From fighting food fraud to countering contaminated cuisine, local start-ups are using technology in innovative ways to ensure higher-quality food products.



The food revolution is in full swing. In Accenture’s 2017 The Future of Food report, the firm boldly declared that there will be “more change in the food industry in the next 10 years than in the last 50.” With ever-shifting consumer preferences, a rapidly growing food market, and the advent of new technologies such as the Internet of Things (IoT), machine learning and even artificial intelligence (AI)—who could refute such a statement?

As expected from a nation known for its love of food, Singaporean start-ups are at the forefront of the food revolution. On 17 October 2019 at NUS Enterprise, six of these innovative local start-ups gathered at the Rise of the Food Disruptors: Trends & Innovation forum to discuss the latest food trends and technologies to look forward to.

Preventing identi-tea theft

Food adulteration, or food fraud, is the practice of incorporating cheap additives into food to improve characteristics like quantity, shelf life and even appearance while driving down costs. Though these additives make food look more appetising, in reality, they compromise the product’s taste and quality. And it’s certainly big business—the Grocery Manufacturers Association estimates that food adulteration costs the global food industry approximately US$10 to 15 billion per year.

The world’s most popular drink—tea—is especially prone to adulteration, with low-quality teas often passed off as high-value origin teas. As Alan Lai, Executive Director of ProfilePrint, explained, “It’s so much easier to sell low-quality tea leaves at a high price...that’s what the business is always trying to do. Buy cheap, sell high.” But aside from tea, expensive products like truffles and traditional Chinese medicines like ginseng also risk adulteration, added Lai.

To combat food adulteration, companies often turn to trained tea tasters. Even the best tea taster, however, can fail to accurately distinguish the different varieties. Furthermore, the job comes with certain occupational risks. After all, if the tea is laced with poisonous substances, then the taster’s safety is jeopardised. Alternatively, the company can also use isotope testing and near-infrared radiation to determine the tea’s quality, but these techniques are costly, lengthy and require specialised training.

These are all problems that ProfilePrint is addressing, said Lai. The company does this through its eponymous PROFILEPRINT technology, a portable IoT scanner that uses chemometrics and AI to identify, grade and authenticate tea as well as other food products. Without having to powderise or otherwise manipulate the tea samples, ProfilePrint can determine its chemical fingerprint and match it against its database to identify its origin, production method and even harvest season.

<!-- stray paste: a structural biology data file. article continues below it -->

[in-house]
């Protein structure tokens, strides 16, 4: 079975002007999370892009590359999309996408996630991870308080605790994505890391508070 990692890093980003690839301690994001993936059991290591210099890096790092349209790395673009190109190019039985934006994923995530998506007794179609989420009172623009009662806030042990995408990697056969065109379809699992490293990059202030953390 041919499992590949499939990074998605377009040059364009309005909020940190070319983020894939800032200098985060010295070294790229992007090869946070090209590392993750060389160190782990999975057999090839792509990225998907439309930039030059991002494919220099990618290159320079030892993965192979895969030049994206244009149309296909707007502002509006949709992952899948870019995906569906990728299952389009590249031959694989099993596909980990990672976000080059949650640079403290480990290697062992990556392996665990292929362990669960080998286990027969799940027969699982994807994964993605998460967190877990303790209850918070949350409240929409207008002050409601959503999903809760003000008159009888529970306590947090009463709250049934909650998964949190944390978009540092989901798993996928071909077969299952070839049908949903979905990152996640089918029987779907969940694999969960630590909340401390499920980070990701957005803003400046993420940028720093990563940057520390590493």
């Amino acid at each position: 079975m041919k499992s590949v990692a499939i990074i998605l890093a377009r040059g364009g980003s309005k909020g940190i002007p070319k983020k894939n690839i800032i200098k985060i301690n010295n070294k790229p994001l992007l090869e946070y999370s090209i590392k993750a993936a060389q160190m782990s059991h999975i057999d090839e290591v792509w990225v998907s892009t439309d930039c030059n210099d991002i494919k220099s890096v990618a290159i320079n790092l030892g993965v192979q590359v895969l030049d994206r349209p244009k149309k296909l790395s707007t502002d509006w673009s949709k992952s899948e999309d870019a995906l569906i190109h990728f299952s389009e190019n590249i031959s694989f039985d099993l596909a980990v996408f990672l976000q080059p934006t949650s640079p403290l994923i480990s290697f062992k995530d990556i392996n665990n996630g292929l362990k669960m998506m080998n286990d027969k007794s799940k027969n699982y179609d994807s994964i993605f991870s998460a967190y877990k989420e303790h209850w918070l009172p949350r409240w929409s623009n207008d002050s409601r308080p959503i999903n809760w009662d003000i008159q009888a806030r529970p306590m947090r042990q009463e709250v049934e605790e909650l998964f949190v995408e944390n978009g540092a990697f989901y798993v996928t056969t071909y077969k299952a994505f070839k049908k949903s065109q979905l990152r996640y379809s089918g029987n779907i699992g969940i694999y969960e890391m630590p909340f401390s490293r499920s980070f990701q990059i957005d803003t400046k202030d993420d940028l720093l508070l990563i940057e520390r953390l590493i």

ProfilePrint’s efforts are ultimately about giving both tea lovers and tea companies their money’s worth. “We create transparency so that people know what they’re eating. But at the same time, we are helping companies become more efficient,” said Lai.

Disinfection gets an update

Singapore has recently seen a spate of several high-profile foodborne outbreaks. This rise in foodborne outbreaks can be blamed on the reliance of the food & beverage industry on traditional disinfection methods such as UV light, ozone or hydrogen peroxide, said Dr Vinayak Ghate, founder of SafeLight.

The problem with these methods, he explained, is their episodic nature. Due to their risks to human safety, UV and other disinfection methods are only used intermittently for short periods of time. But food is constantly exposed to pathogens and the number of microorganisms in food can easily double in just 20 minutes.

This spurred Dr Ghate and his collaborators to come up with SafeLight, which disinfects surfaces using visible light. Unlike traditional methods, SafeLight can disinfect continuously as it uses wavelengths of light that humans can be safely exposed to.

SafeLight works by targeting light-sensitive compounds inside cells known as porphyrins. Once excited by the right kind of light, porphyrins generate toxic compounds that kill microorganisms. “You can kill bacteria, mould, yeasts and also viruses,” said Dr Ghate.

Outside the food industry, their technology is also widely applicable in hospitals, airplanes and even homes—essentially anywhere requiring disinfection.

What they’ve done so far in their pilot project in a food processing plant is first to identify hotspots of microbial contamination, then install SafeLight modules to illuminate and disinfect these surfaces. Each module is interconnected through IoT and equipped with sensors that collect data on each disinfection event, as well as light and energy consumption. Armed with this data, the system accordingly adjusts its parameters.

With start-ups such as ProfilePrint and SafeLight, the future of food has never looked so tasty—and bright.